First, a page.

July 1991for me. Went to a gastroenterologist for "stomach burning."
He told me to quit smoking and drinking caffiene. Worst night & couple of days in my life till that point. Headaches like you wouldn't belive. After a couple of rounds of medication trial & error, he suggested I should have a stress test.
Had the stress test at 8:00 am August 30, 1991 in my cardiologist's office, my first day as his patient.. I was admitted to Delaware Medical Center at 7:00 pm that night. (Friday of Labor Day weekend). I had quintuple bypass surgery @ 9:00 in the morning Sept. 3, 1991.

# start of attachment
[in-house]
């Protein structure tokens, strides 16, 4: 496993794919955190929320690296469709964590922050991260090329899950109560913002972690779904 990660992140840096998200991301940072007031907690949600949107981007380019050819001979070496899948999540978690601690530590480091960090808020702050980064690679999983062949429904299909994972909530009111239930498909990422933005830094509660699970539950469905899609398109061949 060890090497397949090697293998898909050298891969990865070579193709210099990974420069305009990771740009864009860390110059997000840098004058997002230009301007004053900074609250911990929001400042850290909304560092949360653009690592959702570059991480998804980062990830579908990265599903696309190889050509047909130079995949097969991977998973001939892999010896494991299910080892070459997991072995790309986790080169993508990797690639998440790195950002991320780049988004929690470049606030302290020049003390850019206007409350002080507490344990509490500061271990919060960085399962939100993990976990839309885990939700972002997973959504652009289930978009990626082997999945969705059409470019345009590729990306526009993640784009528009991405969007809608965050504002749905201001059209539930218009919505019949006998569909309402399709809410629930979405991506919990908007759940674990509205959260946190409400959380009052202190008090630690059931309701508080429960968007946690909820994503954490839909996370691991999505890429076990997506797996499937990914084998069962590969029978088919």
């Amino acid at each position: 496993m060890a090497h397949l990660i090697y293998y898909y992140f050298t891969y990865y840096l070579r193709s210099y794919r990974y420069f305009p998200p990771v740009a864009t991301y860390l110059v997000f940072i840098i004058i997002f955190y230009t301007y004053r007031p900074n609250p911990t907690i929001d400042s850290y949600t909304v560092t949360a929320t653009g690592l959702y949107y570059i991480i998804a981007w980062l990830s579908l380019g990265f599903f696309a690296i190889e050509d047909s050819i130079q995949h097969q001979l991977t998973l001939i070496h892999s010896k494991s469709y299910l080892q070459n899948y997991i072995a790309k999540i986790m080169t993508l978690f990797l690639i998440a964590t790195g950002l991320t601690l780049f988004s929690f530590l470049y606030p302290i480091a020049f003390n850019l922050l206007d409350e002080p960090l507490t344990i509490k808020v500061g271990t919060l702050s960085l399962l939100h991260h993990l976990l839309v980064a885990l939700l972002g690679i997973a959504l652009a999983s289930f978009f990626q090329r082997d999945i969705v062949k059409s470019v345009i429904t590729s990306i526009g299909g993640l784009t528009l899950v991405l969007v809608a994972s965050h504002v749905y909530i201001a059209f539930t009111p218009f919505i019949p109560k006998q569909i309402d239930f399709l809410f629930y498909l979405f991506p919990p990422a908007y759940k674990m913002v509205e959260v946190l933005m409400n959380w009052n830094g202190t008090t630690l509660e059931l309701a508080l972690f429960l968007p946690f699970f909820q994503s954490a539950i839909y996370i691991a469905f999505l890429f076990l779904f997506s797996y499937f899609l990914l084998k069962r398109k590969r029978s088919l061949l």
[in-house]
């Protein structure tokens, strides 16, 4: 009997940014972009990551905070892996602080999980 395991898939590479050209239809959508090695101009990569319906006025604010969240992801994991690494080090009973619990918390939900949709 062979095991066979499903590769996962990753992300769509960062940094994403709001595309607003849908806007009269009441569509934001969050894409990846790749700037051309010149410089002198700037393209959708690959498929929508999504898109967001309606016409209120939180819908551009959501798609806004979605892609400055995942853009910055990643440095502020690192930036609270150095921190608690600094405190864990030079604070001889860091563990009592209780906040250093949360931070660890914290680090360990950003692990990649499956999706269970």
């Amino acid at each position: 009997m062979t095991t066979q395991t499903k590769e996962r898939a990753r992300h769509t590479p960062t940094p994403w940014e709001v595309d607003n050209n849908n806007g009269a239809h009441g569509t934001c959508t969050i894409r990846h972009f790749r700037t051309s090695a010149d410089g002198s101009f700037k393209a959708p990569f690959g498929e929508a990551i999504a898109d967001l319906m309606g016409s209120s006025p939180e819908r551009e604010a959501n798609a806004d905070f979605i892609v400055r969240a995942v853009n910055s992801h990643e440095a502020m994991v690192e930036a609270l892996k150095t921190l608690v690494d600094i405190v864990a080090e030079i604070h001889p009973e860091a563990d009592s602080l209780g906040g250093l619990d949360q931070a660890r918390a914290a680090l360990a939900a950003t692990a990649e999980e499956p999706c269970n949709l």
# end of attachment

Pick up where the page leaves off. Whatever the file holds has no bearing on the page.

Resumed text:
Mom & Dad both were lifelong Camel non filtered smokers. Dad died with severe emphysema, a couple of years after he quit smoking in 1992. Mom switched to Carleton for the last few years of her life. She died of lung cancer in 1998.

My ex-wife told me after my operation that if I could have seen how bad I looked after the surgery, I'd never smoke again.

I tell my family if they could have seen mom in the hospital her last night, they would never smoke either.
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  #9  
Old 06-23-2013, 10:29 AM
Pooka
 
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I don't smoke and never have, but I do consume a cigar now and then if I have to.

At one point in my life I had to attend some pretty swanky affairs in case someone needed a technical question answered. It was considered an insult to the host if you refused what they offered.